In another embodiment of the disclosure, there is provided a method of detecting a material having a low vapor pressure comprising the steps of: targeting the material for analysis; heating the material with a heating source from a standoff distance to effectively increase a temperature of the material and to effectively increase a vapor pressure of the material in an environment adjacent to the material; measuring with a sensor a material vapor in the adjacent environment from the standoff distance; and, detecting the identity of the material using data generated during the measuring step.

In another embodiment of the disclosure, there is provided a system for detecting a target material having a low vapor pressure comprising: a first energy generating source; a sensor for measuring properties of gaseous materials from a standoff distance, the sensor producing data; and, a computer for determining the target material based on the data produced by the sensor.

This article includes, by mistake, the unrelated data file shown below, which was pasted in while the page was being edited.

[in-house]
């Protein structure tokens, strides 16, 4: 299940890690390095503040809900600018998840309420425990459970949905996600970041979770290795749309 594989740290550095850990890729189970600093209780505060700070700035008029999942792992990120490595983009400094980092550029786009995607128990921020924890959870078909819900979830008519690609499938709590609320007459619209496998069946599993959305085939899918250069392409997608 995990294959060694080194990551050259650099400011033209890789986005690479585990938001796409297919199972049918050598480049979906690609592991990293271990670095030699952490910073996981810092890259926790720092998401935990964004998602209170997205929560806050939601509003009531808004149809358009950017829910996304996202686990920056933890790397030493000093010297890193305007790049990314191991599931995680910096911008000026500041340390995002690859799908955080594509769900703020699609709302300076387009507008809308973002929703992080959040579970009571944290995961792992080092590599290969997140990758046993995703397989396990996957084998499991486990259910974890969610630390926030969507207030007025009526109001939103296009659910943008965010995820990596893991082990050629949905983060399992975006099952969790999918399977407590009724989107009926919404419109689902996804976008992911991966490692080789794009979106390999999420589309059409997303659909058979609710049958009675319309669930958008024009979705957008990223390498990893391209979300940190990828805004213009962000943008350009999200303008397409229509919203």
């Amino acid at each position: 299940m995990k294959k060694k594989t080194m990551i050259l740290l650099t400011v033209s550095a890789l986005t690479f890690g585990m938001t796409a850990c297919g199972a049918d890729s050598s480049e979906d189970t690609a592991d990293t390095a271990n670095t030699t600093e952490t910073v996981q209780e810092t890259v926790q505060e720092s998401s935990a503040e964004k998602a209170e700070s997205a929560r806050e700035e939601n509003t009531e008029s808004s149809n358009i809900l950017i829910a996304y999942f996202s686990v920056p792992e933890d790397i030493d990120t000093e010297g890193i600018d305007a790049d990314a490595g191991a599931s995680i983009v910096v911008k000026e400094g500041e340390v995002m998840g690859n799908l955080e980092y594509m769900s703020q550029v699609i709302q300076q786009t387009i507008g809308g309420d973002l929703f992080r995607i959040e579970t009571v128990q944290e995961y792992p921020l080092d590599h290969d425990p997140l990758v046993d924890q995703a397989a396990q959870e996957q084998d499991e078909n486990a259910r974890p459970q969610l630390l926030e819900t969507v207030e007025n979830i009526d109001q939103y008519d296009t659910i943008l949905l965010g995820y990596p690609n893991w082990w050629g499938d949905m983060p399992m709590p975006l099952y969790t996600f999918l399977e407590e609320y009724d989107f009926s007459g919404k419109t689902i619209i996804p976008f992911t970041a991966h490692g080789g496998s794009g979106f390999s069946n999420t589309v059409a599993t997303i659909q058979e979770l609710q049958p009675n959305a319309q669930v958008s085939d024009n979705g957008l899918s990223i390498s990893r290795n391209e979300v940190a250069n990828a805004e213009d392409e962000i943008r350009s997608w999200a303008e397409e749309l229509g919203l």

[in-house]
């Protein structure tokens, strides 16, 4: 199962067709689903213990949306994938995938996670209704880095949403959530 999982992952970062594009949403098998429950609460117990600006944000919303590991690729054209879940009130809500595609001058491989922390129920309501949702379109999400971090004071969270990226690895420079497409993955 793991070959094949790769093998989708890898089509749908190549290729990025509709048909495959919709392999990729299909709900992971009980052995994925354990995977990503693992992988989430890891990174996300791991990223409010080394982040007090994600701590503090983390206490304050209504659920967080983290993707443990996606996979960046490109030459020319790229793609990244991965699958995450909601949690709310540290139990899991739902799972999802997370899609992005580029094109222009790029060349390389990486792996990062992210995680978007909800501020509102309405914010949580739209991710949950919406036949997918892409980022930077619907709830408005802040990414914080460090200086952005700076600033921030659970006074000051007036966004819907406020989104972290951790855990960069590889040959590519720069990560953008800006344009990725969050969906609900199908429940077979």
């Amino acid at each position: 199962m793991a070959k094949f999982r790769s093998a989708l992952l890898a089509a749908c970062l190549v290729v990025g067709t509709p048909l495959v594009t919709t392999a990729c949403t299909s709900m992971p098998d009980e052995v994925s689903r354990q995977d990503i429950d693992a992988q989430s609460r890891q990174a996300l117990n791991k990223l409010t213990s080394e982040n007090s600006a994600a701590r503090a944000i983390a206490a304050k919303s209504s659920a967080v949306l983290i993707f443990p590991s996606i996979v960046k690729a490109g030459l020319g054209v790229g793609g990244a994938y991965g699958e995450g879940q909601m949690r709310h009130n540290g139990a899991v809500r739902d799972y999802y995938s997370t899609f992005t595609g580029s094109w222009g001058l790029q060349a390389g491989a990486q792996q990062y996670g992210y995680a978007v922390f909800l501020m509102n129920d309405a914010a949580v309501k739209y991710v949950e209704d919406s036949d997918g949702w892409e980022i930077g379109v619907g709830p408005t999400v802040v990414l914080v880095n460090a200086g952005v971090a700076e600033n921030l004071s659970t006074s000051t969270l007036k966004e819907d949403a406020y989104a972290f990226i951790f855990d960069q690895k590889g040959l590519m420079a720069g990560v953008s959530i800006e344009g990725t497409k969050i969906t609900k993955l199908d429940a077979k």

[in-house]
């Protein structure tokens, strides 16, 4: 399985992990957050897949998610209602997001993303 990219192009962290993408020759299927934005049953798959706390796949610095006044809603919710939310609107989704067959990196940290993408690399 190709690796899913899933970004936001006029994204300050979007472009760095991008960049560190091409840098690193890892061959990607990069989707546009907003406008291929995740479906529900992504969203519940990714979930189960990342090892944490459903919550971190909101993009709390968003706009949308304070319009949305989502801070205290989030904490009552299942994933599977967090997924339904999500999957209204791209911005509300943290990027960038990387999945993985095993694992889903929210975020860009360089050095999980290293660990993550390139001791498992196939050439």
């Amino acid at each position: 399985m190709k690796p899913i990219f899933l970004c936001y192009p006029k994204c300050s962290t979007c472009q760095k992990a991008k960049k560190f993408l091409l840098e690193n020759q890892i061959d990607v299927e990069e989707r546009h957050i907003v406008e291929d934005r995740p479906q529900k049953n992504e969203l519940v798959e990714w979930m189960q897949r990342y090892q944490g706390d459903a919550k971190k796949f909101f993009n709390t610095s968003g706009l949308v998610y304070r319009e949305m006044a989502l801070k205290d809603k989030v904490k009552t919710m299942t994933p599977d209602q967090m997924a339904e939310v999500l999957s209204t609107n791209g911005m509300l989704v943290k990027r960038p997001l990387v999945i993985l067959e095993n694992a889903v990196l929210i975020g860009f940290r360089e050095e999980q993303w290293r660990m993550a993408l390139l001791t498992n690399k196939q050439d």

BRIEF DESCRIPTION OF THE DRAWINGS

The foregoing and other advantages and features, and the manner in which the same are accomplished, will become readily apparent upon consideration of the following detailed description taken in conjunction with the accompanying drawings which illustrate preferred and exemplary embodiments, but which are not necessarily drawn to scale, wherein:

FIG. 1 is a block diagram of a first disclosed embodiment of the method and system;

FIG. 2 is a schematic diagram of the first disclosed embodiment of the method and system;

FIG. 3 is a block diagram of a second disclosed embodiment of the method and system;

FIG. 4 is a schematic diagram of the second disclosed embodiment of the method and system; and,

FIG. 5 is a graph illustrating the vapor concentrations of various explosive agents.